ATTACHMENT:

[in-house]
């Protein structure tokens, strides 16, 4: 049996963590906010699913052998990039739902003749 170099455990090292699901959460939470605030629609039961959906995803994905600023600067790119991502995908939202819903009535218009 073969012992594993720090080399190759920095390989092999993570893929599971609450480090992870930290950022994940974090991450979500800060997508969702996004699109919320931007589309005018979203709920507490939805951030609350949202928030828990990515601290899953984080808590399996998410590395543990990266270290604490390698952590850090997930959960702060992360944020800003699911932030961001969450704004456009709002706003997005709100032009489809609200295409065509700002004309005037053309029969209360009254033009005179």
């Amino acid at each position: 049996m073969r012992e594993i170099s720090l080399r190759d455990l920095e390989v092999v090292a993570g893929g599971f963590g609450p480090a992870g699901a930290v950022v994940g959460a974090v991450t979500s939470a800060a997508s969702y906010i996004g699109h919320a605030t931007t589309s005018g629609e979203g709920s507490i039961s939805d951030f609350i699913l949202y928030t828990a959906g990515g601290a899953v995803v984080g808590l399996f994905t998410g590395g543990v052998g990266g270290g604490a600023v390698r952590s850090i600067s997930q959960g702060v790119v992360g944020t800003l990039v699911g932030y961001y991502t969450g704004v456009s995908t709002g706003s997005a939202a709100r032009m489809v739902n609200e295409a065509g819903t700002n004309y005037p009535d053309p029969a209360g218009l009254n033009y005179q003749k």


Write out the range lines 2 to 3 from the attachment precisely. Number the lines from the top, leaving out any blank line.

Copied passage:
């Protein structure tokens, strides 16, 4: 049996963590906010699913052998990039739902003749 170099455990090292699901959460939470605030629609039961959906995803994905600023600067790119991502995908939202819903009535218009 073969012992594993720090080399190759920095390989092999993570893929599971609450480090992870930290950022994940974090991450979500800060997508969702996004699109919320931007589309005018979203709920507490939805951030609350949202928030828990990515601290899953984080808590399996998410590395543990990266270290604490390698952590850090997930959960702060992360944020800003699911932030961001969450704004456009709002706003997005709100032009489809609200295409065509700002004309005037053309029969209360009254033009005179």
């Amino acid at each position: 049996m073969r012992e594993i170099s720090l080399r190759d455990l920095e390989v092999v090292a993570g893929g599971f963590g609450p480090a992870g699901a930290v950022v994940g959460a974090v991450t979500s939470a800060a997508s969702y906010i996004g699109h919320a605030t931007t589309s005018g629609e979203g709920s507490i039961s939805d951030f609350i699913l949202y928030t828990a959906g990515g601290a899953v995803v984080g808590l399996f994905t998410g590395g543990v052998g990266g270290g604490a600023v390698r952590s850090i600067s997930q959960g702060v790119v992360g944020t800003l990039v699911g932030y961001y991502t969450g704004v456009s995908t709002g706003s997005a939202a709100r032009m489809v739902n609200e295409a065509g819903t700002n004309y005037p009535d053309p029969a209360g218009l009254n033009y005179q003749k």